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Brian Cain

Brian Cain

Brian Cain is a sergeant with the Holly Springs (Ga.) Police Department, and is known as the "Millennial cop" on Twitter. He has been in law enforcement since 2000. He hosts and produces a podcast for Millennials in law enforcement.



Michael Bostic

Michael Bostic

Mike Bostic, of Raytheon Corp.'s Civil Communication Solutions group, specializes in open architecture, systems integration of communications and data programs. Mike spent 34 years with the LAPD. He managed IT and facility development, as well as the SWAT Board of Inquiry, which developed new command-and-control systems.

Facial Recognition

Ask The Expert

Roger Rodriguez

Manager of Image Analytics

Roger served over 20 years with the NYPD, where he spearheaded the NYPD’s first dedicated facial recognition unit. The unit has conducted more than 8,500 facial recognition investigations, with over 3,000 possible matches and approximately 2,000 arrests. Roger’s enhancement techniques are now recognized worldwide and have changed law enforcement’s approach to the utilization of facial recognition technology.

Technology

Blog - Technology

Displaying 61  -  70  of  100

App Review: Spanish for Police  

April 13, 2011
Exact Magic Software's Spanish for Police provides Spanish commands and questions organized in basic law enforcement categories such as Officer Safety, Arrests; Searching Suspects; Miranda Warning; DUI/HGN and others.
<p>Police Partner allows officers to make field notes in their smartphone, rather than in clunky field notebooks.</p>

App Review: Police Partner  

March 30, 2011
Police Partner by Clickz Designs takes away the need for clunky police notebooks and allows you to write all of your notes right there on your iPhone for review later.
<p>The Mobile Digital Forensics solution runs on Dell's Latitude E6400 XFR rugged laptop.</p>

Dell Introduces Digital Forensic System for Field Officers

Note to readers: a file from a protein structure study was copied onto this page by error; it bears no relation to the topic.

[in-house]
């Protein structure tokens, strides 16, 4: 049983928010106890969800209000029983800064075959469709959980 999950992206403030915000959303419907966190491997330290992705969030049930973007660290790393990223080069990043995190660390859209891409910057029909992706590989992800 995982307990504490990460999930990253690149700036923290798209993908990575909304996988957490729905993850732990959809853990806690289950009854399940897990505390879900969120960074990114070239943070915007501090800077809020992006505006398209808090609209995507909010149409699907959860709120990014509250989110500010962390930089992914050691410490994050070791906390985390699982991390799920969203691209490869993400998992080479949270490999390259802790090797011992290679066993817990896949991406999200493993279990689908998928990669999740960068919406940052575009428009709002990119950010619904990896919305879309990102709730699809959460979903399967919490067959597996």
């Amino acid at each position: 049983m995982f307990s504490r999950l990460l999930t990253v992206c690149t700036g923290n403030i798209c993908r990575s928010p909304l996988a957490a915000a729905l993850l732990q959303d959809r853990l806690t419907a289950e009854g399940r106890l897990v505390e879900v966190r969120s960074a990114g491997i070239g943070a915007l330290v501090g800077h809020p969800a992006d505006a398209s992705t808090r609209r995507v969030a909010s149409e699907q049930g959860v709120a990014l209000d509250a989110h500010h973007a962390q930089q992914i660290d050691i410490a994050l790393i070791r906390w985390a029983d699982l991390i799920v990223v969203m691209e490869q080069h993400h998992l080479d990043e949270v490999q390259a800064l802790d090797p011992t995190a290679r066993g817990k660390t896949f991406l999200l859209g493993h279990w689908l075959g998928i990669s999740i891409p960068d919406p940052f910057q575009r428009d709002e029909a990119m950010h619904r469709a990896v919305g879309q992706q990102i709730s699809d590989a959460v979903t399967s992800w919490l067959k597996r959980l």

March 24, 2011
The new solution lets officers in the field quickly and securely identify evidence on a wide variety of digital devices, including Windows, Linux, and Macintosh computers, and cell phones. The system also reads memory cards.

Public Safety Interoperability Requires a Neutral Party  

March 18, 2011
The devastating earthquake and tsunami that hit Japan, as well as the ongoing nuclear power plant malfunctions there, serves as a grim reminder that similar disasters can occur here in the U.S. We need to better equip police officers, firefighters and other public safety personnel, so they can respond immediately and cohesively to emergency situations.
<p><em><strong>U.S. Cop is organized into tabs such as Index, Case Law, Training and Messages.</strong></em></p>

App Review: U.S. Cop  

March 17, 2011
With this review of U.S. Cop, POLICE Magazine launches a twice-monthly series of reviews of smartphone apps for officers on both the iPhone and Android platforms.
Image via ConnectedCOPS.net.

New Media, Old Media, and Policing  

February 4, 2011
Most of law enforcement has watched the information age and rising knowledge-worker revolution as curious observers. We should instead embrace the opportunities these innovations have brought us, and communicate directly with the public. After all, we work for them.
Illustration via Flickr (Ernesto Lago).

Cops Tackle Social Media at SMILE Conference  

January 10, 2011
It's now become nearly impossible for law enforcement agencies to remain uninvolved in social media. Enter the Social Media, the Internet, and Law Enforcement (SMILE) conference.
Photo via Flickr (Ninja M.).

Give Smartphones To Field Cops  

December 16, 2010
Once these decision-makers accept what field cops instinctively know — that smartphones are the future — public safety departments will move quickly to adopt technologies that already exist.

Verizon Activates Initial 4G Markets  

December 6, 2010
Law enforcement agencies are anticipating next-gen networks to deploy or expand municipal surveillance networks (if budgets allow). Connected cameras will help patrol officers work more seamlessly with central command centers to apprehend fleeing suspects and halt crimes in progress.
More and more law enforcement agencies are turning to wireless surveillance networks to help officers identify suspects and vehicles. Photo courtesy of Gardena PD.

Video Network Brings Real-Time Data to Pursuing Officers  

November 11, 2010
The Gardena (Calif.) PD is the latest to implement a wireless surveillance camera network to help identify suspects and vehicles in city facilities, parks and public thoroughfares.
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